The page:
units, but x divided by y/11, that's the same thing as x
times 11/y, equals 11x/y. Another way to view it is this
is equal to the rate. And we know, from probably the
first day in physics, that distance is equal to
rate times time. This might be an easier way
for you to think about it. However it best forms
connections in your brain. Distance is equal to
rate times time. They tell us that the distance
is x, and that the rate is y/11 yards per second. So y/11 times t is equal to x. So if you want to find t, you
do x divided by y/11. Anyway, and you get 11x/y,
which is choice A. Question 32. John has 10 pairs of
matched socks. If he loses 7 individual socks,
what is the greatest number of pairs of matched
socks he can have left? So he loses 7. He loses 7 socks. So think about it. If you wanted to optimize the
number of matched pairs, what's the worst
case scenario? The worst case scenario is if
every one of these socks came out of a different pair. Because then he'd be left with 7
socks that had their brother socks, or whatever you want
to call it, their twin socks are gone. So that's the worst case. But we want to think of what
the best case-- what's the best case if you want to
preserve the number of pairs you have left? If you want to preserve the
number of pairs you have left, the 7 should have as many
pairs as possible in it. So if 7 could be made of 3
pairs and 1 lone socks. This is kind of the best case
scenario if he wants to have the greatest number of
matched socks left. So 7 could be 3 pairs and 1 lone
socks, in which case he'd be left with what? So these 3 pairs
would be gone. Remember, he has 10 pairs. Let's keep in mind, those
aren't 10 socks. He has 10 pairs. Let's say that he just
loses 3 pairs. Then he'll just have 7
pairs left, right? But then if he loses 1 more
sock, then he's only going to have 6 pairs left. He's going to have 6
pairs and one sock. So he's going to have 6 matched
pairs left, and that's choice B. Question 33. The worst case, if the question
was the other way-- maybe I'm just overly
fascinated with this question-- but if the question
was the other way, what's the worst case if-- what's the
minimum number of pairs that he has left? You could say, well, each of
these socks exactly destroy 1 pair, so losing 7 socks
destroys 7 pairs. So at the worst case, if each of
these were a different sock from a different pair, he
would have 3 pairs left. But anyway, that's not
what they ask, so I shouldn't focus on it. 23. What is the lowest positive
integer that is divisible by each of the numbers 1 through
7, inclusive. 1 through 7, including
1 and 7. So let's think of
a number that's divisible by all of these. So it has to be divisible
by 7, right? 7's a prime number, so it has
to be divisible by 7. It has to be divisible by 6. And 7 and 6 share no common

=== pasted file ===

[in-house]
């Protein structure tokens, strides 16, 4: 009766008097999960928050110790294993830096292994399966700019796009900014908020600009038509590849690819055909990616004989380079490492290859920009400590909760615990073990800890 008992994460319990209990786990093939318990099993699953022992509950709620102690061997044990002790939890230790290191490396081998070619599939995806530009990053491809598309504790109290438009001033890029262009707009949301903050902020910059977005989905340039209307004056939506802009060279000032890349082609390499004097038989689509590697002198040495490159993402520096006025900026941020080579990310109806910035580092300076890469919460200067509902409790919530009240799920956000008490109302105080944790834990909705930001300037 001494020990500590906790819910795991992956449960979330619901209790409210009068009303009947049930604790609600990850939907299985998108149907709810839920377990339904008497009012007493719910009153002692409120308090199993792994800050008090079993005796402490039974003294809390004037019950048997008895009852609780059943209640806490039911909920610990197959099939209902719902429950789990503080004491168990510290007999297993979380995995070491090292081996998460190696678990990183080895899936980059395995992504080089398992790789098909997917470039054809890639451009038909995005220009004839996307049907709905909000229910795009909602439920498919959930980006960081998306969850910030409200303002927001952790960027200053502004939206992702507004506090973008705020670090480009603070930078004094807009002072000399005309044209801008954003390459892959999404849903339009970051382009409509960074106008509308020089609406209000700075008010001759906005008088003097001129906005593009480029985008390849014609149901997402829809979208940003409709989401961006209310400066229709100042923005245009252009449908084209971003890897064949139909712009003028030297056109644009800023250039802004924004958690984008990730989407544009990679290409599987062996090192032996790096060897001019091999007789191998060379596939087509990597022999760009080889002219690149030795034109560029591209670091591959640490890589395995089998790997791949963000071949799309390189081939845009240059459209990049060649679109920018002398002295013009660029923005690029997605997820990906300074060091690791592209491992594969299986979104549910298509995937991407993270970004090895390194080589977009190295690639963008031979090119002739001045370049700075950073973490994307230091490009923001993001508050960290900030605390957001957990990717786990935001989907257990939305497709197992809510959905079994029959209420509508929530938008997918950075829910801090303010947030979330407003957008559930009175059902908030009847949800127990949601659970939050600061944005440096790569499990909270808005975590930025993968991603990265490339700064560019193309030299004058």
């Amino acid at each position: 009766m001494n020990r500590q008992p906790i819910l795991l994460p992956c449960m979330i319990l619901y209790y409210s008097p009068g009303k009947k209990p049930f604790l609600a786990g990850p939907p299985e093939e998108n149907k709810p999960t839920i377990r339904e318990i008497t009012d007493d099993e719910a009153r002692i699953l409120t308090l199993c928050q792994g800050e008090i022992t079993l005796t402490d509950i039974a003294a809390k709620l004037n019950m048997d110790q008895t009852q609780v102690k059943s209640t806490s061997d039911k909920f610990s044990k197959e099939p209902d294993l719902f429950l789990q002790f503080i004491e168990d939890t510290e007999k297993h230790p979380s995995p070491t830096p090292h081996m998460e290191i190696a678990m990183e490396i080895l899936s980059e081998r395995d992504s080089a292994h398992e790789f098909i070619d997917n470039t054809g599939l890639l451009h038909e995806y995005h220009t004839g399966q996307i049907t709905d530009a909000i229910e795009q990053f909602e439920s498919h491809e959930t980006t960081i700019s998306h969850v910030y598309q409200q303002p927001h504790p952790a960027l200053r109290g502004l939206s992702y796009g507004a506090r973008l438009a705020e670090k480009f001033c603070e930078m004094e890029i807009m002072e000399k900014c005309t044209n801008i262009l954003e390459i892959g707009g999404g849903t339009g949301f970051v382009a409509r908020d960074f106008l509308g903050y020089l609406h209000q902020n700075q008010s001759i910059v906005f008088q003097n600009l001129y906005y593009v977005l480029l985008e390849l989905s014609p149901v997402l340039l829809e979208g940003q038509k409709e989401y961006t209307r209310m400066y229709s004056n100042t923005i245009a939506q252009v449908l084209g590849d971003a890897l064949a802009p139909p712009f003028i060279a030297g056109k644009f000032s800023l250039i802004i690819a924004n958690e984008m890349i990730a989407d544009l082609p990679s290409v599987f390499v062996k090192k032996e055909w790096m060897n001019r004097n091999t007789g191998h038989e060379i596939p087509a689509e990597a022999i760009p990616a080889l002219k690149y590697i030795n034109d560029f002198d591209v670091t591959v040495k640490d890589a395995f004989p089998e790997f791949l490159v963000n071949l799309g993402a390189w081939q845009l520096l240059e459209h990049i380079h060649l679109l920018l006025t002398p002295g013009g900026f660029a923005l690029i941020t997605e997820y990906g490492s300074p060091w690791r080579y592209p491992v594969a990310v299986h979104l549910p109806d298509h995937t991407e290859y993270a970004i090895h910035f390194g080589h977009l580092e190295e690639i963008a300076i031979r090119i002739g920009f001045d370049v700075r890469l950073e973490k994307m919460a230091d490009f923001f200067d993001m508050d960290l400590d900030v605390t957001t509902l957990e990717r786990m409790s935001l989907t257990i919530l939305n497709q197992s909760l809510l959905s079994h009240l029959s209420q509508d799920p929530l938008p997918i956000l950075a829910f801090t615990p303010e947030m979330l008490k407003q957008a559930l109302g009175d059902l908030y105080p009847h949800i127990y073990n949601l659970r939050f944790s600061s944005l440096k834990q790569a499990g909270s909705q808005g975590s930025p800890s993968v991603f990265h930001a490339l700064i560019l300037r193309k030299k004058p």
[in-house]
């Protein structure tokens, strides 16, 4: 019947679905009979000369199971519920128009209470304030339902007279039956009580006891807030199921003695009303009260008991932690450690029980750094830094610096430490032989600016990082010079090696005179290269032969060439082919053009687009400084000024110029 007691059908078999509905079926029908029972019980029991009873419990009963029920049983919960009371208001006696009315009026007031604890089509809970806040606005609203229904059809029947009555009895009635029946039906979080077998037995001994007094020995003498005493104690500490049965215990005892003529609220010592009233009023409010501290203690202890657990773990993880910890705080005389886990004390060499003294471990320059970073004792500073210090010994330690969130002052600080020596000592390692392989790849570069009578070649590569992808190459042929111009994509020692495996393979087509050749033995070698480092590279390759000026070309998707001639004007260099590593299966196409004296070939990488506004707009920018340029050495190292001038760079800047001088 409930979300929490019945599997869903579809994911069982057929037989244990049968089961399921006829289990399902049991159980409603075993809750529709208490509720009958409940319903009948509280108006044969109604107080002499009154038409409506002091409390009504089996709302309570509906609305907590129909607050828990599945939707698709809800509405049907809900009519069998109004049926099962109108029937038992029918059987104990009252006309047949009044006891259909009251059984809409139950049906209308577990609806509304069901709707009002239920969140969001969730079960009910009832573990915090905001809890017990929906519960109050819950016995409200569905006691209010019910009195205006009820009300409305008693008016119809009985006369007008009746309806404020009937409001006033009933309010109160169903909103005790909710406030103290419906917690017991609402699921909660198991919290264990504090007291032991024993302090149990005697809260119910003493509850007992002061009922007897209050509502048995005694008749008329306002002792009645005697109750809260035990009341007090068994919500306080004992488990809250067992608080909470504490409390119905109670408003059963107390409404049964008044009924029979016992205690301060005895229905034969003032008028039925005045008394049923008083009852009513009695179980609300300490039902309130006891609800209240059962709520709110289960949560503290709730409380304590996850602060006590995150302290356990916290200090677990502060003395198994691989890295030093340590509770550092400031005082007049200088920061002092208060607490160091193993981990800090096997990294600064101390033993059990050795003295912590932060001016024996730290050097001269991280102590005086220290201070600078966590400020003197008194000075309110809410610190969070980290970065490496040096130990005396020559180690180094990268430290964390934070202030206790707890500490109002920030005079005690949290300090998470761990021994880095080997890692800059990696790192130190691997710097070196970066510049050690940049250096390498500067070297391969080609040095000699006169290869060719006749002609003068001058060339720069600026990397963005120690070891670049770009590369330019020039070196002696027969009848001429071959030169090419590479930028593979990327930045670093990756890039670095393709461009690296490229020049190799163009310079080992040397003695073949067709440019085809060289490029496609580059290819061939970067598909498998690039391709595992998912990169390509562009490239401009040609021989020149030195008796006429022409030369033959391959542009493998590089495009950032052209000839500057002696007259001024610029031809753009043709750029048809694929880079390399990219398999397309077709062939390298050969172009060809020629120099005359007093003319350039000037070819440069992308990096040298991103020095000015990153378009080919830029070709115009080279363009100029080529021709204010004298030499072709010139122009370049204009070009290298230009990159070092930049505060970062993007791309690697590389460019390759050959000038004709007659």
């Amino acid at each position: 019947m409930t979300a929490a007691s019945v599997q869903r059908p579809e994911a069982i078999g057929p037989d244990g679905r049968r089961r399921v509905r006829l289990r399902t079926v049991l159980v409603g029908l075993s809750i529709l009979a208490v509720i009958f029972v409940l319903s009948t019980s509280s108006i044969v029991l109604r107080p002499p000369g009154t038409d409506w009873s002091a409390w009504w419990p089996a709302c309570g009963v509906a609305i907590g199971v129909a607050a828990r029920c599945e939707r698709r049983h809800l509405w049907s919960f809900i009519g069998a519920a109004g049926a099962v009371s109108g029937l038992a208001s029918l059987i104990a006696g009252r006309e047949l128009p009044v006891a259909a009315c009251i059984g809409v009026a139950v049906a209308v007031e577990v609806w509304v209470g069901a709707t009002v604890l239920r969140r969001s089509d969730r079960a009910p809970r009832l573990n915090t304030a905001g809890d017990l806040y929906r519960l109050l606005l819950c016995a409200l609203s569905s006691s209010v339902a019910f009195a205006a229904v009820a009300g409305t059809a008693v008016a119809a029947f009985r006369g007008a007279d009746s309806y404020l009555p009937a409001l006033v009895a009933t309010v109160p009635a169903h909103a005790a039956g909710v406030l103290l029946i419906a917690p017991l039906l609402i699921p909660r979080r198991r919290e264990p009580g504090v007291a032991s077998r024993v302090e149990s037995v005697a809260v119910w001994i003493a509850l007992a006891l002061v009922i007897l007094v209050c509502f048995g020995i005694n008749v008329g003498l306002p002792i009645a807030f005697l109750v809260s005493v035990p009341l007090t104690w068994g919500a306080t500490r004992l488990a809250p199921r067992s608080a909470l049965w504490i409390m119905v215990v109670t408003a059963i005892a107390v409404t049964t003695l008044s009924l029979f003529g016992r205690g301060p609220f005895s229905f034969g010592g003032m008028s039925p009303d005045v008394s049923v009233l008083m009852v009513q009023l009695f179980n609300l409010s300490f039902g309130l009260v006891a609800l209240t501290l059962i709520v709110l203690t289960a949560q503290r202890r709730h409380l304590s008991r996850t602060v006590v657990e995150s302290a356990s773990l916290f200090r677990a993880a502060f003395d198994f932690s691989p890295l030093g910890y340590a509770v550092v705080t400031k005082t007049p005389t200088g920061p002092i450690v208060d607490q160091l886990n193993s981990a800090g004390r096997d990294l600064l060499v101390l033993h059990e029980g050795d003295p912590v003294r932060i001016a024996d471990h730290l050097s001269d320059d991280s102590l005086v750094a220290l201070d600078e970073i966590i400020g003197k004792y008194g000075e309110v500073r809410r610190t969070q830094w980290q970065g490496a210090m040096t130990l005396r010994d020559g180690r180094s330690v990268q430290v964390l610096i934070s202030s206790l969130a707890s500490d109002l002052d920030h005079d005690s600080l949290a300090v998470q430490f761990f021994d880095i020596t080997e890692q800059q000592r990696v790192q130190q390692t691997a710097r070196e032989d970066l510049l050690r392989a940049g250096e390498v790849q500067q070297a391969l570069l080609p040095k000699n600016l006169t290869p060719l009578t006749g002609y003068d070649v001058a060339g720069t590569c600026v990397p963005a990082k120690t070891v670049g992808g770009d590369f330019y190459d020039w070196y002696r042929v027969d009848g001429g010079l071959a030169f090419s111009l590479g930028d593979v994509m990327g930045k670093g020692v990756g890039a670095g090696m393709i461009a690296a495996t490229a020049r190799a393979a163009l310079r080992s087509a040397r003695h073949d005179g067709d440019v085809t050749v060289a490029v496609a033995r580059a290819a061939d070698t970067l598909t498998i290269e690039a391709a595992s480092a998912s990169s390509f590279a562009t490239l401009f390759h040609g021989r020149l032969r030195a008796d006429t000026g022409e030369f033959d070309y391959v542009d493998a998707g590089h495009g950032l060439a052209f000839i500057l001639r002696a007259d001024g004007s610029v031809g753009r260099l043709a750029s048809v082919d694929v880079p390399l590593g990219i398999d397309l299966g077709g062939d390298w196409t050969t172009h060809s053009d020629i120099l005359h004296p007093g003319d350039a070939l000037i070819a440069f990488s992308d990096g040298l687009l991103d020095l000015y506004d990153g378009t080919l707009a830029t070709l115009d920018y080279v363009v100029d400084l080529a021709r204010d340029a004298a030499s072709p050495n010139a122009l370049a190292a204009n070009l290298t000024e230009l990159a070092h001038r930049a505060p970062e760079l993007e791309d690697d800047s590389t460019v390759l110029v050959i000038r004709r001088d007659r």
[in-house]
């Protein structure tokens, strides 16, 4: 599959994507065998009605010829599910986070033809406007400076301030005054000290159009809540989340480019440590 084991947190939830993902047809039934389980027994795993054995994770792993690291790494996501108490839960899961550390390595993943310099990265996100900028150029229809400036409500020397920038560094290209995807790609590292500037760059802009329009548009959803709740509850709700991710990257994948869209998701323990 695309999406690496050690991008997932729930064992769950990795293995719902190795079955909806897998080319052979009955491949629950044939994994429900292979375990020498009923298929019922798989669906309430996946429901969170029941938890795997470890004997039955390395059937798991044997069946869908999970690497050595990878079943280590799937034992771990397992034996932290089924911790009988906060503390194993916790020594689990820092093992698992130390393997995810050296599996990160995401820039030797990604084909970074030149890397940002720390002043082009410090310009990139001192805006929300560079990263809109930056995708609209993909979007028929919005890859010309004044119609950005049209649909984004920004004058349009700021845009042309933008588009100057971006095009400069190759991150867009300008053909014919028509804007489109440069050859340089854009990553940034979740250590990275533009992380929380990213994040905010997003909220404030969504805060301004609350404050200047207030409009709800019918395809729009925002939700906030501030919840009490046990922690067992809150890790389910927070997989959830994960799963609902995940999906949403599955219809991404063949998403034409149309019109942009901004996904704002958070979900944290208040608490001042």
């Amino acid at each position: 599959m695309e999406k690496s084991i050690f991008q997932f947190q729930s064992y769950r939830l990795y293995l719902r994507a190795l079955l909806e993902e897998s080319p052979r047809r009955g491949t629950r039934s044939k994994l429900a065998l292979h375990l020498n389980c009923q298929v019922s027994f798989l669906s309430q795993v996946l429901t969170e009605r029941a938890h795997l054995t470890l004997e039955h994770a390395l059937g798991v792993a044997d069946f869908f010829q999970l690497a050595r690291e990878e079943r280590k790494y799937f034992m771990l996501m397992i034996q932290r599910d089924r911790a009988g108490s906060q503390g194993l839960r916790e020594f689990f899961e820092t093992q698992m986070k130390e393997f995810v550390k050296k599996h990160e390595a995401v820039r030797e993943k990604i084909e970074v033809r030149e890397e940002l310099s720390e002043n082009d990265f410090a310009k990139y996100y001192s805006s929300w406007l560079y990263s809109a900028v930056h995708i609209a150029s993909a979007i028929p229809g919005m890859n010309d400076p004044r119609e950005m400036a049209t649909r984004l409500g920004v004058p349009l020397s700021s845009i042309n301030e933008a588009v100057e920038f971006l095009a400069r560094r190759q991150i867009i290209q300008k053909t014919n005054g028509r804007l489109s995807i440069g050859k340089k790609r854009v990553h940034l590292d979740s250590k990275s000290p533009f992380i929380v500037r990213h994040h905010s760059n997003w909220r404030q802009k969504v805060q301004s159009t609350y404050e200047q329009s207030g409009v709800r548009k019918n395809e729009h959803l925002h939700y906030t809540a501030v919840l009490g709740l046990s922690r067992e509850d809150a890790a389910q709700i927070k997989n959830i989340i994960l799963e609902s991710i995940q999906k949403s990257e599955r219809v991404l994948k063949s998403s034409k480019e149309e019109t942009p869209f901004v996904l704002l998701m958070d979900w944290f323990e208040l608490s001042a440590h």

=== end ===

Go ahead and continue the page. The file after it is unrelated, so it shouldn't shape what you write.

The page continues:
factor, so the number is going to be at least 7 times 6. It has to be divisible by 5,
because 5 is a prime number, and because that doesn't
share any factor with any of these numbers. It has to be divisible
by 4, right? Think about it. 6 is 2 times 3. So to make it divisible by 4,
you only have to multiply it by another 2. So it has 2 times 2 in its
prime factorization. Maybe that's how I should
be writing it. It has to be divisible by 7. It has to be divisible by 6,
which is the same way as saying it has to be divisible
by 2 times 3. It has to be divisible by 5. It has to be divisible by 4. But we already have one
of 4's factors here? It's 2, so we just have to
multiply it by another 2. So this is to say it's
divisible by 4. It has to be divisible by 3. Well, it's already
divisible by 3. It has to be divisible by 2. It's already divisible by
2, actually, twice. It has to be divisible by 1, and
that's already the case. So this is the number. And notice, I was very
careful not to have extra prime factors. If I just did 7 times 6, times
5, times 4, times 3, times 2, times 1, I would have gotten a
number that is divisible by all of them, but it wouldn't
have been the smallest one. So anyway, what is
this number? Let's do the small numbers
first. Well, I'll do the big number first. 7 times 5 is 35. 2 times 3 is 6, times 2 is 12. So 35 times 12. 35 times 2 is 70-- 0,
1 times 35-- is 350. And then I have 0. 7 plus 5 is 12. 420. That is choice A. And you can feel good about
it, because it's also the lowest number on their list. Next question. 34. What percentage of 30 is 12? So 12 is equal to some
decimal times 30. And we could convert
that decimal, eventually, to a percent. We just multiply it by 100. So x is equal to 30-- sorry,
is equal to 12/30, which is the same thing as 4/10,
which equals 0.4. And if you wanted to write a
decimal as a percent, you just multiply it by 100. That is equal to 40%. And that is choice D. And these can be confusing, so
it's very important to write it that way. What percentage of 30 is 12? So 12 is what percentage
of 30? It's going to be a
smaller number. You can kind of think, 12
is what fraction of 30? Or you could say 12/30 equals
what as a percentage? It equals x percent. You could think of
it that way, too. It's all the same thing. The important thing is
to be able to parse the language correctly. Anyway. 35. If 1.5 over 0.2 plus x is equal
to 5, then x is equal to-- let's just solve it. Multiply both sides of this
equation by 0.2 plus x. On the left-hand side,
it cancels out. We just have 1.5. On the right-hand side,
what's 5 times 0.2? It's 1, right? 0.2 is the same thing
as 20% or 1/5. So it's 5 times 1/5. That's 1-- you can think of it
a bunch of ways-- plus 5x. Subtract 1 from both sides. You have 0.5-- 1.5 minus 1
is 0.5-- is equal to 5x. So x is equal to 0.5
divided by 5. Well, that's just
equal to 0.1. The answer is B. See you in the next video.